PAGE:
Microsoft is working on a new Artificial Intelligence infrastructure service codenamed ‘Singularity’ that will provide data scientists and AI researchers a way to build, scale, experiment, and iterate on their models on a Microsoft Azure Cloud service built specifically for AI.
A group of researchers, mostly of Indian origin, have published a paper that provides technical details about the ‘Singularity’ project.
Lowering costs by driving high utilisation across deep learning workloads is a crucial lever for cloud providers. We present Singularity, Microsoft’s globally distributed scheduling service for highly-efficient and reliable execution of deep learning training and inference workloads, – the researchers wrote.
‘Singularity’ is a fully managed, globally distributed infrastructure service for AI workloads at Microsoft, with support for diverse hardware accelerators.
‘Singularity’ is designed from the ground up to scale across a global fleet of hundreds of thousands of GPUs and other AI accelerators.
“Singularity is built with one key goal: driving down the cost of AI by maximizing the aggregate useful throughput on a given fixed pool of capacity of accelerators at planet scale,” said the researchers.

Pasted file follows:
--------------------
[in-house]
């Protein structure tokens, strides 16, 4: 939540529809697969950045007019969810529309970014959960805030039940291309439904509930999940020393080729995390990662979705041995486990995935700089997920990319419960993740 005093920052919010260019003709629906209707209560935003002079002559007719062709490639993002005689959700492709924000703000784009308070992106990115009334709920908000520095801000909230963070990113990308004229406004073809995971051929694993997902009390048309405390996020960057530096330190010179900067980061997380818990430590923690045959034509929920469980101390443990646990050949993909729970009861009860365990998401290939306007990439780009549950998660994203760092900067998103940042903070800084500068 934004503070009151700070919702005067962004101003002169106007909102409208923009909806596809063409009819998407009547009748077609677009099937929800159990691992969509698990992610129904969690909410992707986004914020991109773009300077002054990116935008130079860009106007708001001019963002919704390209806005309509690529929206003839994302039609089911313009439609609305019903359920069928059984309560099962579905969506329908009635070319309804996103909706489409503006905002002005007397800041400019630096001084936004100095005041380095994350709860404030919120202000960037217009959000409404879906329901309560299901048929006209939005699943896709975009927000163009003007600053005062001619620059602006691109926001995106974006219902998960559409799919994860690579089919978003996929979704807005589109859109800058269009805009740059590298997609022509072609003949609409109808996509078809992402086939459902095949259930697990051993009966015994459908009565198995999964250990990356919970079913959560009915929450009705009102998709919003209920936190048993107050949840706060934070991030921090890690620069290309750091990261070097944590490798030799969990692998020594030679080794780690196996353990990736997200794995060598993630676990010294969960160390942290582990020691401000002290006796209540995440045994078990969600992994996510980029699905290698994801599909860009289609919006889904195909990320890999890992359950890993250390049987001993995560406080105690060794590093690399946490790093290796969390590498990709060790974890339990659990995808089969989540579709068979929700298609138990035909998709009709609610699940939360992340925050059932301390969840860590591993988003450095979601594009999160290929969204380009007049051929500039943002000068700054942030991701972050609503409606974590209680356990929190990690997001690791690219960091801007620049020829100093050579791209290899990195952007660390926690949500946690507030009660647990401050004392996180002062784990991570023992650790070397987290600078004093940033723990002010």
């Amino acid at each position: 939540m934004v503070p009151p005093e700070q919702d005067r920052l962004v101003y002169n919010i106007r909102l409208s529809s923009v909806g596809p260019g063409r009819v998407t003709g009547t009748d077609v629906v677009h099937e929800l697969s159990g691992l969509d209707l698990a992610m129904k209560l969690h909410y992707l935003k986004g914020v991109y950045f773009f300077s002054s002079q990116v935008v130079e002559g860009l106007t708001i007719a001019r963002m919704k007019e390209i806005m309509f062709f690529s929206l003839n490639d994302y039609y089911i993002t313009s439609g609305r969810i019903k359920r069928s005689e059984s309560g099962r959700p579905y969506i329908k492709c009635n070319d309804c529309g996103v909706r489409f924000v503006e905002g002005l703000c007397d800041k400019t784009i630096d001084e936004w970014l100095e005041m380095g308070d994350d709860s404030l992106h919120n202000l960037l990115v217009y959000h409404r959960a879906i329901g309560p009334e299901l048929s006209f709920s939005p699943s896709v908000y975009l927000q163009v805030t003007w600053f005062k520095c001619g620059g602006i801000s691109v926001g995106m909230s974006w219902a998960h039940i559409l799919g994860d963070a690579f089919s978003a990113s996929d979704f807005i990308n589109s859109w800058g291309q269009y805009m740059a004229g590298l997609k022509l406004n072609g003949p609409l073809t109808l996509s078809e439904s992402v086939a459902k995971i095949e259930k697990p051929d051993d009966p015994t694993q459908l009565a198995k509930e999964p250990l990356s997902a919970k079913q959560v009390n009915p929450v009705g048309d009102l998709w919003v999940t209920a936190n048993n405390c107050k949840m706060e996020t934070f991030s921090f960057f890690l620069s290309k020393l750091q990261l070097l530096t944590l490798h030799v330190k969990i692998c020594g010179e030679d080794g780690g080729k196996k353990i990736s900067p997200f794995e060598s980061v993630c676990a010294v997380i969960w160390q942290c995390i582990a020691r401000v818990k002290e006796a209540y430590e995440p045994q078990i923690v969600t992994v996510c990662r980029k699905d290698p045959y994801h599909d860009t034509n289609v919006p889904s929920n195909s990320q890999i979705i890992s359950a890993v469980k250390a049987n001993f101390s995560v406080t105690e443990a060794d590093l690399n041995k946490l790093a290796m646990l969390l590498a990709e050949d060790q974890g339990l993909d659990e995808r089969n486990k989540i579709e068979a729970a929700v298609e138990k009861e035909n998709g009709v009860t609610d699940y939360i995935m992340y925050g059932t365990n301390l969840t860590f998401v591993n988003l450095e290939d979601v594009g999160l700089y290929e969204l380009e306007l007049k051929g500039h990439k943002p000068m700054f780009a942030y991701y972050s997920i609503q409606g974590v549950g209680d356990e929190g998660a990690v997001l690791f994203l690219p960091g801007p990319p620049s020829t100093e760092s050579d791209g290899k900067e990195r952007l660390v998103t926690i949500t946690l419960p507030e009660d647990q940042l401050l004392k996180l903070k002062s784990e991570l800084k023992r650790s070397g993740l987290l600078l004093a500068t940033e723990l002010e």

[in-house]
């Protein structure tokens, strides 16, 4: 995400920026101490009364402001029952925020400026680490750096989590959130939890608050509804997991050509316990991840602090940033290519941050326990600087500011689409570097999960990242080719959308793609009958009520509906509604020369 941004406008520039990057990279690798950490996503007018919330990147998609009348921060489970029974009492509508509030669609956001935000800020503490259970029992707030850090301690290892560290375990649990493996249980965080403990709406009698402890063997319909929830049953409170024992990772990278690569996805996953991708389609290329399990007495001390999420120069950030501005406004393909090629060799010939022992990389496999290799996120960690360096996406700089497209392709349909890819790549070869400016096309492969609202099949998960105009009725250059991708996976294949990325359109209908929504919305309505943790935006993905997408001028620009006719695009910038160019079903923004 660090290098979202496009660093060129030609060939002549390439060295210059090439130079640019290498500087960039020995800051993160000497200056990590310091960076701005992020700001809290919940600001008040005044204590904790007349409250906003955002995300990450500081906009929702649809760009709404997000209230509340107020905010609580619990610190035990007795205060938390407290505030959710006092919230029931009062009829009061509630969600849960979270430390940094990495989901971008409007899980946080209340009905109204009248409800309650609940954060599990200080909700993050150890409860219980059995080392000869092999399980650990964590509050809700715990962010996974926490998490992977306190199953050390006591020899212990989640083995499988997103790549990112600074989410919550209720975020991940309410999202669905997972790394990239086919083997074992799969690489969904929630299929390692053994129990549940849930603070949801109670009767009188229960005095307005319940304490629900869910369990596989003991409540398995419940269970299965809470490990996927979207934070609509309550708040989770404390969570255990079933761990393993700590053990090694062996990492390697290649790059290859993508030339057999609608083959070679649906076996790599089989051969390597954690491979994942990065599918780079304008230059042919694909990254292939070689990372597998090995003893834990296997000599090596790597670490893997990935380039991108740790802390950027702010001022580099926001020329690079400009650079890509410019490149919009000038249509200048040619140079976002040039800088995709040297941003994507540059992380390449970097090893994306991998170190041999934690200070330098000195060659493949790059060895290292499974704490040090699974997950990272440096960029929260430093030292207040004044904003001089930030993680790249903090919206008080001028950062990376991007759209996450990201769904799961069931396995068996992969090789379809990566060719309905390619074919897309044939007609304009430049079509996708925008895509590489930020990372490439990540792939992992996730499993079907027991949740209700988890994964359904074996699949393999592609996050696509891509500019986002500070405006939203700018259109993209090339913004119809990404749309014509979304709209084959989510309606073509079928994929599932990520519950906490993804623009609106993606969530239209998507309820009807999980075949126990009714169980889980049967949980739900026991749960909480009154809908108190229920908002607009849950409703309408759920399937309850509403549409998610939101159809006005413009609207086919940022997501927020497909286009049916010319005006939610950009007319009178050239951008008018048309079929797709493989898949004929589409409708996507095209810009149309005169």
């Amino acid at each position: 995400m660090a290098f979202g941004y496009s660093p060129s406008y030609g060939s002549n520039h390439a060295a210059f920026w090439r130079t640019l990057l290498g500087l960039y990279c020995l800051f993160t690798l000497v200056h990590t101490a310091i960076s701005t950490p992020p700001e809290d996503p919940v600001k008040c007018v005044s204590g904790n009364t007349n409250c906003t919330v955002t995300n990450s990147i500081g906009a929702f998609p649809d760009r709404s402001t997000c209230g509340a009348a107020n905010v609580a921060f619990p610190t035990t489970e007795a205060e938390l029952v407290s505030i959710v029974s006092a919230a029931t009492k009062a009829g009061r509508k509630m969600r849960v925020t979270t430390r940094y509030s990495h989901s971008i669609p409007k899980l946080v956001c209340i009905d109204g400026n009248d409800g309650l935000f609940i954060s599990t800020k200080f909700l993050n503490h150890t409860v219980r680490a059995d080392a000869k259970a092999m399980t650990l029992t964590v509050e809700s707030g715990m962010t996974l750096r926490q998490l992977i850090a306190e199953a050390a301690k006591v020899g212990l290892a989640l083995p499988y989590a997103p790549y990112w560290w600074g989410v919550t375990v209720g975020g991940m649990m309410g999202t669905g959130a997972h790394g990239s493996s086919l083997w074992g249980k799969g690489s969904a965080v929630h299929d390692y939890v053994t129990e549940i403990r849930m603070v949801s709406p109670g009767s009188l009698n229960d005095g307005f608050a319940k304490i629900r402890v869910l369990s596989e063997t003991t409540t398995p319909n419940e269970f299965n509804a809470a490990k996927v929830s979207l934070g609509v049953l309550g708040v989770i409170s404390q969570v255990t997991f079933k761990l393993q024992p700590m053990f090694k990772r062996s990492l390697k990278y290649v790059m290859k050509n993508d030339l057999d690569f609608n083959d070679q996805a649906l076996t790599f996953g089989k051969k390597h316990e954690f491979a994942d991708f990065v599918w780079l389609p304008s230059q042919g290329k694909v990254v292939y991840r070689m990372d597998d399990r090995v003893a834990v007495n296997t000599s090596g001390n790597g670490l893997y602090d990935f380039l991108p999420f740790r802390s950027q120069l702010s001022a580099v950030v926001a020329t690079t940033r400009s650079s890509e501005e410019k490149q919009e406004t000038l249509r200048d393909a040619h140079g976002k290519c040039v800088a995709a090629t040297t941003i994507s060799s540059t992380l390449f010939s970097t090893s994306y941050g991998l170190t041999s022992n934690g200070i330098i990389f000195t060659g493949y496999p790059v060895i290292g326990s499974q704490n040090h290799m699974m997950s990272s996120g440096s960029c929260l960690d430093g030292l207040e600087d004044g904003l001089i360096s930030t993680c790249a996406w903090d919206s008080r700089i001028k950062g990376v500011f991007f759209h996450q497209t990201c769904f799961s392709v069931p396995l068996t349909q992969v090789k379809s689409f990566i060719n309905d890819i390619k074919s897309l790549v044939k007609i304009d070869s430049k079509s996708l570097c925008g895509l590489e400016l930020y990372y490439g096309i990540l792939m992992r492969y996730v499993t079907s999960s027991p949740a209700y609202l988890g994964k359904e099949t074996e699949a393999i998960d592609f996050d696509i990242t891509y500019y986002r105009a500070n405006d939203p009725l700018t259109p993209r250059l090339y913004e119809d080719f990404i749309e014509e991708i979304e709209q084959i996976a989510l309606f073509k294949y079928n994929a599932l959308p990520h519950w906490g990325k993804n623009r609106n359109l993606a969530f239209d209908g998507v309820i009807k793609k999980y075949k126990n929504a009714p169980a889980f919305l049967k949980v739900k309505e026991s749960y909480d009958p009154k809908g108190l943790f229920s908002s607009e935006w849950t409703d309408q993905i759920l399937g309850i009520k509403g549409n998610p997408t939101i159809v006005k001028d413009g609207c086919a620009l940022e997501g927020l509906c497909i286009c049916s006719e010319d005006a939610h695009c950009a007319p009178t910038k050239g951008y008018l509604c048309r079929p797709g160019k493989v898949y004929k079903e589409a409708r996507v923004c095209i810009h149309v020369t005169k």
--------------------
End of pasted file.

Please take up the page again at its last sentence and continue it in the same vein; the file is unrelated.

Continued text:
In 2019, Microsoft invested $1 billion in OpenAI. Last year, it announced that ‘Azure OpenAI Service’ will give customers access to OpenAI’s powerful models in addition to the security, reliability, compliance, data privacy, and other enterprise-grade capabilities built into Microsoft Azure.
According to the researchers, ‘Singularity’ achieves a significant breakthrough in scheduling deep learning workloads, converting niche features such as elasticity into mainstream, always-on features that the scheduler can rely on for implementing stringent service level agreements (SLAs).
“Singularity enables unprecedented levels of workload fungibility, making it possible for jobs to take advantage of spare capacity anywhere in the globally-distributed fleet, while still preserving the SLAs,” they added.
Microsoft in 2020 unveiled a new powerful supercomputer in collaboration with OpenAI, making new infrastructure available in Azure to train extremely large AI models.
The supercomputer developed for OpenAI is a single system with more than 285,000 CPU cores, 10,000 GPUs, and 400 gigabits per second of network connectivity for each GPU server.